Jeff Bezos wants a lunar landing, Elon Musk is planning a mission to Mars and Senator Bernie Sanders, I-Vt., Does not appear to be impressed by any of it.
Wednesday at a meeting of the U.S. Senate Budget Committee, Sanders raised a question it has been a fixed part of his political platform for many years: wealth distribution. “Anyone who thinks we do not have an oligarchy right here in America is seriously mistaken,” he said. “Today in America, multibillionaires like Elon Musk, Jeff Bezos, Richard Branson are off on pleasure trips on their rockets to outer space.”
Sanders seemed to cite the three billionaires’ space companies: SpaceX, Blue Origin and Virgin Galactic, respectively. All three U.S.-based companies have played a major role in redefining – and even reviving – national conversations about modern space exploration.
Musk, Bezos, and Branson have each poured large sums of their own money into these companies: Bezos, for example, spends $ 1 billion of its own Amazon share a year on Blue Origin. But while his short trip to space in a Blue Origin rocket last July could be considered a “joy trip,” it is doubtful whether he would call his consumption nonsense.
Rather, Blue Origin’s mission statement defines the company’s goals as essential to humanity’s future survival and emphasizes that “in order to preserve the Earth, our home, for our grandchildren’s grandchildren, we must go to space to harness its limitless resources and energy.”
Musk, the founder and CEO of SpaceX, similarly told Time magazine in December that his “overarching goal has been to make life multi-planetary and enable humanity to become a space-based civilization,” thus preserving the planet. In October, SpaceX was valued at $ 100.3 billion after a secondary share sale.
For Sanders, these plans are more the result of abundance than humanity-enriching efforts, especially given that “over half the population of this country lives from wage to wage,” he said.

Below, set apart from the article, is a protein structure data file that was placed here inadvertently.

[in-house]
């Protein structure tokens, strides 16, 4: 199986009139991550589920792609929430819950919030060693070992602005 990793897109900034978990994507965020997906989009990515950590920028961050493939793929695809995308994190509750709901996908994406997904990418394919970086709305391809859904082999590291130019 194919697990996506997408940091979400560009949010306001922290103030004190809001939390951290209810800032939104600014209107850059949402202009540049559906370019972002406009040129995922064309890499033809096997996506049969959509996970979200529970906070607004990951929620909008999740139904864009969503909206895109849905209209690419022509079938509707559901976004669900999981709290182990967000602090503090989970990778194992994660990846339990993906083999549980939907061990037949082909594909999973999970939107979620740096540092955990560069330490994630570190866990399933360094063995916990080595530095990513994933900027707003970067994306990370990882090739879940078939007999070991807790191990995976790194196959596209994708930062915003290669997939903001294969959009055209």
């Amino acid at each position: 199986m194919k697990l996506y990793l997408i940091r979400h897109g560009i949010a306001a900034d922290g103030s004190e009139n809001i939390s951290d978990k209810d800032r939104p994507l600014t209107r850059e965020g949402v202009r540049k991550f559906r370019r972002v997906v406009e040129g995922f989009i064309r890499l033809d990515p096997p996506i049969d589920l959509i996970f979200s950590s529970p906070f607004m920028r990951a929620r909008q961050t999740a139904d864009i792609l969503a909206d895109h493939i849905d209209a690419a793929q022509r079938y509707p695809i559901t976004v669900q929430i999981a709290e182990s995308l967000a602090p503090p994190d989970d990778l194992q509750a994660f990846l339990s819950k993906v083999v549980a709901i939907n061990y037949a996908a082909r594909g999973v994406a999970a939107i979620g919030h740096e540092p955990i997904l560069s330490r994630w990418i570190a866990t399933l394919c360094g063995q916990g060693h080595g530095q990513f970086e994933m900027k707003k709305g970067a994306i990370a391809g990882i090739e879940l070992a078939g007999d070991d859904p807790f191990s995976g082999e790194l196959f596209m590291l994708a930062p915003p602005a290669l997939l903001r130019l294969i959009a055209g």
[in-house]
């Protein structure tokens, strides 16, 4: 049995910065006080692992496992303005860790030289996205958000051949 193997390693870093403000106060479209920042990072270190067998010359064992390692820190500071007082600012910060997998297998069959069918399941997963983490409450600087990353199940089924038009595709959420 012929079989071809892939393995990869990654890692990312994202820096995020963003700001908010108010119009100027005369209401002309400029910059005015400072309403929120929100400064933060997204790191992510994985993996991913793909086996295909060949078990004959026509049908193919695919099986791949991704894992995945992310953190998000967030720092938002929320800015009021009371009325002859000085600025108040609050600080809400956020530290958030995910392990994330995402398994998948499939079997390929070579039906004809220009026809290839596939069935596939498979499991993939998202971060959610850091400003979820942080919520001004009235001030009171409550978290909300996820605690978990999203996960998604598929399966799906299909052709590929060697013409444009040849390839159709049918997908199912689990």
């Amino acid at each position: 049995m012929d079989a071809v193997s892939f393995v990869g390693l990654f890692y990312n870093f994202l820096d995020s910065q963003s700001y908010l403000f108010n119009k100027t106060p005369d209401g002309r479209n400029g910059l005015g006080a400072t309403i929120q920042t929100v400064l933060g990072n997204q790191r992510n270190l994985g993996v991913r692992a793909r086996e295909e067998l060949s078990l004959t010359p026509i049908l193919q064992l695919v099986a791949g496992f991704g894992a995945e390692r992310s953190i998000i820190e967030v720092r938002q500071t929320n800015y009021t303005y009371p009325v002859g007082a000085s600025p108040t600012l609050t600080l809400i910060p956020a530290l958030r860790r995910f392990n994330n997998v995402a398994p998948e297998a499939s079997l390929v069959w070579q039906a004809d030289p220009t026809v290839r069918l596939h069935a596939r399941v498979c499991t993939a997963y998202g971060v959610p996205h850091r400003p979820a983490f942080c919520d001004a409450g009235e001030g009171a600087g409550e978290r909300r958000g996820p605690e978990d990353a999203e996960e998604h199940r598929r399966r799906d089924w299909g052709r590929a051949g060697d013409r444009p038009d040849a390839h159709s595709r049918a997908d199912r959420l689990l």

“In our country, the two richest people now own more wealth than the bottom 42% of our population,” Sanders added, referring to reports that Bezos and Musk own more wealth than a total of 130 million Americans. Data from the Federal Reserve System seem to confirm Sanders’ estimates: In the fourth quarter of 2021, the top 1% of Americans owned 32.3% of the country’s wealth, while the bottom 50% owned 2.6%.
The pandemic only widened this wealth gap. Musk, whose net worth is $ 286 billion per March 31, earned $ 121 billion in 2021, according to the charity Oxfam. The organization estimated that the 10 richest people in the world added more than $ 400 billion to their fortunes last year.
In 2020, Sanders was co-sponsored by the Make Billionaires Pay Act, which proposed that individuals with more than $ 1 billion in net assets pay higher taxes to cover the costs and services of public and private health insurance for uninsured individuals for one year, including prescription drugs and care. related to Covid-19.
The bill was presented to the Senate in August 2020, but no further action was taken.
Not surprisingly, Sanders has also spoken out against private space companies receiving state aid. Congress is currently considering sending $ 10 billion to NASA, which would transfer those funds to a private company in a high-value contract for lunar landers. On Wednesday, Sanders tweeted his strong opposition to the provision, arguing that companies like Blue Origin and SpaceX do not need the money.
“In my opinion, if you’re worth $ 180 billion, if you have mansions and a superyacht, if your hobby is trying to take to the moon or Mars or anywhere, then you’re doing pretty well on your own,” Sanders wrote. “No, Mr. Bezos, you do not need $ 10 billion in corporate welfare to subsidize your space travel.”
Musk, Bezos and Branson did not immediately respond to CNBC Make Its request for comment.
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